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Pharmacy bill empowers consumers to make a choice

As a practicing pharmacist and one of the Assembly co-sponsors of the Anti-Mandatory Mail Order pharmacy bill, I could not disagree more with the Aug. 24 letter to the editor, "Pharmaceutical industry gets breaks while consumers suffer."

The bill (A.5502-B/S.3510-B) passed overwhelmingly because it is the right approach to offering consumers the ability to choose how they receive their prescription medications. It does not remove the mail-order option from the insurance companies; it simply allows patients the ability to opt out of mandatory mail order.

Currently, consumers with a mandatory mail-order option are forced to purchase an interim supply of their medication from their neighborhood pharmacist. The local pharmacy is then forced to bear the burden of educating the patient as to the use and potential effects of the prescribed drug, and after filling the initial prescription, the patient is then required to receive medications exclusively by mail.

Many consumers, especially senior citizens, rely on their pharmacist for the personal services they provide with respect to monitoring their drug regimen. Mandatory purchasing by mail denies them of this vitally important and potentially life-saving service.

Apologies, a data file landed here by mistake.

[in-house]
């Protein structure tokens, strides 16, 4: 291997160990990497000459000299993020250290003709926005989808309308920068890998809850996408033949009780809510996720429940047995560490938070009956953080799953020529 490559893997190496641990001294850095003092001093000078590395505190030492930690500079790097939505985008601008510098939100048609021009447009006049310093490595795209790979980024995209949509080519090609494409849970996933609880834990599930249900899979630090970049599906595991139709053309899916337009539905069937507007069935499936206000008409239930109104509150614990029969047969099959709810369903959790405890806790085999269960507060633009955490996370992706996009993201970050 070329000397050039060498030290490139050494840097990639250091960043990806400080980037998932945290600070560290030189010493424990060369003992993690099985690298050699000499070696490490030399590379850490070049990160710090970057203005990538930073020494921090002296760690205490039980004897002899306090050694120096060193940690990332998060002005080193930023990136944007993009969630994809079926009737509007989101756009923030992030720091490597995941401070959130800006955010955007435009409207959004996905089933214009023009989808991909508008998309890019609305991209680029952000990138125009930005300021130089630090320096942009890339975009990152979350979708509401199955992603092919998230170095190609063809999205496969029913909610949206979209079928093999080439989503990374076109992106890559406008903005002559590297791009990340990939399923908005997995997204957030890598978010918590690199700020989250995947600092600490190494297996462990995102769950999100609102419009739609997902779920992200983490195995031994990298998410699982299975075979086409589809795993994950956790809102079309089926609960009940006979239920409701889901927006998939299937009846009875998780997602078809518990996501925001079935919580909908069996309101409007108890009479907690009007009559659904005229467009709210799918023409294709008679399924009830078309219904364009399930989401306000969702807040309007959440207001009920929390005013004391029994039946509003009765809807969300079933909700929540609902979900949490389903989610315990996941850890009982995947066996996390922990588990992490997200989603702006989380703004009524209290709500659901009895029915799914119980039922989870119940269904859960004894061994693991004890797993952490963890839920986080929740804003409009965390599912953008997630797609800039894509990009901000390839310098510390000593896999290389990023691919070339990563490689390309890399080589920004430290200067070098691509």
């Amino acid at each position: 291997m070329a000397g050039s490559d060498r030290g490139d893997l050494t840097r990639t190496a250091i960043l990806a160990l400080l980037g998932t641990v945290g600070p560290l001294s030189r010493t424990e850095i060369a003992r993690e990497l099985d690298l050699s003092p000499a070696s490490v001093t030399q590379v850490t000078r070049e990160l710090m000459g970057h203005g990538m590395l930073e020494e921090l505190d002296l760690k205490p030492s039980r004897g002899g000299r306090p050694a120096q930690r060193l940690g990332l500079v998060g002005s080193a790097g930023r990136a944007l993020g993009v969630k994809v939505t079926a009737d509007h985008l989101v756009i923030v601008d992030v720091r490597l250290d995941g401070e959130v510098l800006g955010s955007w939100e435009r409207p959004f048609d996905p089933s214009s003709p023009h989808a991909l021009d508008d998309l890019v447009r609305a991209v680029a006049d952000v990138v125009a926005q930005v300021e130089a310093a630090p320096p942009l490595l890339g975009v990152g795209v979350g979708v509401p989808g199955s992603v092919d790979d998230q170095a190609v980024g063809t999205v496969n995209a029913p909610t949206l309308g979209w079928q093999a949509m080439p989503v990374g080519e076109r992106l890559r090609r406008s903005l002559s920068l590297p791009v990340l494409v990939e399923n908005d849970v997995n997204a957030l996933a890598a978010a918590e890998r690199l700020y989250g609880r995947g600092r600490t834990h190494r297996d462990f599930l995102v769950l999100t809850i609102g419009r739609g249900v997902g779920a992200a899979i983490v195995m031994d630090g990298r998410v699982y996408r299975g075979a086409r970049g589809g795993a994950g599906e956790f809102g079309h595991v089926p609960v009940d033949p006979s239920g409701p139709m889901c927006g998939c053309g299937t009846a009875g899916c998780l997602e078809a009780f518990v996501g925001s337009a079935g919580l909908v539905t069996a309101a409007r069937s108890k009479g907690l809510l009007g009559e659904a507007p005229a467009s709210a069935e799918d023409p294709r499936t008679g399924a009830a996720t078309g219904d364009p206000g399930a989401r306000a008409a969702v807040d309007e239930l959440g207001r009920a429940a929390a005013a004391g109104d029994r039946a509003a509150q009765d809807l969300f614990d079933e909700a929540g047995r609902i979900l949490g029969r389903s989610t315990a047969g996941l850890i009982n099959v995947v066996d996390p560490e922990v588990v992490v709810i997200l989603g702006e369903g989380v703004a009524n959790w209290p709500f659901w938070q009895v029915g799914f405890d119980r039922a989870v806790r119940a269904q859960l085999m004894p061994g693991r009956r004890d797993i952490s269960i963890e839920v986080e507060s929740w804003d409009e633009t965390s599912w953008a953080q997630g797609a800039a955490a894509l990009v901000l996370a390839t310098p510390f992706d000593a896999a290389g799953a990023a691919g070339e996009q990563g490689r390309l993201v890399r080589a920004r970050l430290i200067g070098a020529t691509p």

I could recount numerous stories of patients who were forced to wait for life-saving medications that were lost in the mail or didn't arrive. Patients in crisis then turn to their local pharmacists who are powerless to help because the mail-order pharmacy already billed the insurance carrier for the medication.

The inability of the consumer to purchase the full prescription from the neighborhood pharmacy also imposes an unfair burden on the pharmacy, thereby providing the mail-order house with an economic advantage that the local provider cannot overcome. The legislation allows pharmacies in the health care provider's network the opportunity to offer the same medications at comparable prices and co-pays that are offered by the mail-order program.

The bill is also good for New York's economy because it will stop billions of dollars from flowing to mail-order centers in other states. Community pharmacies provide valuable resources and services to their customers, in addition to jobs and tax revenue. Studies have also shown that mandatory mail order does not save health insurance companies or consumers money.

Finally, it is interesting to note that the Federal Trade Commission's opinion, referred to by the letter writer, was solicited at the request of a state senator who oversees the insurance industry and voted against the bill.

Unfortunately, profits over patient care are far too often the rule. This is one small solution to allow people an active role in their health care decisions. This legislation should be signed by Gov. Andrew M. Cuomo because it is good medicine for patients, community pharmacies and New York's economy.

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Daniel J. Burling represents the 147th Assembly District.

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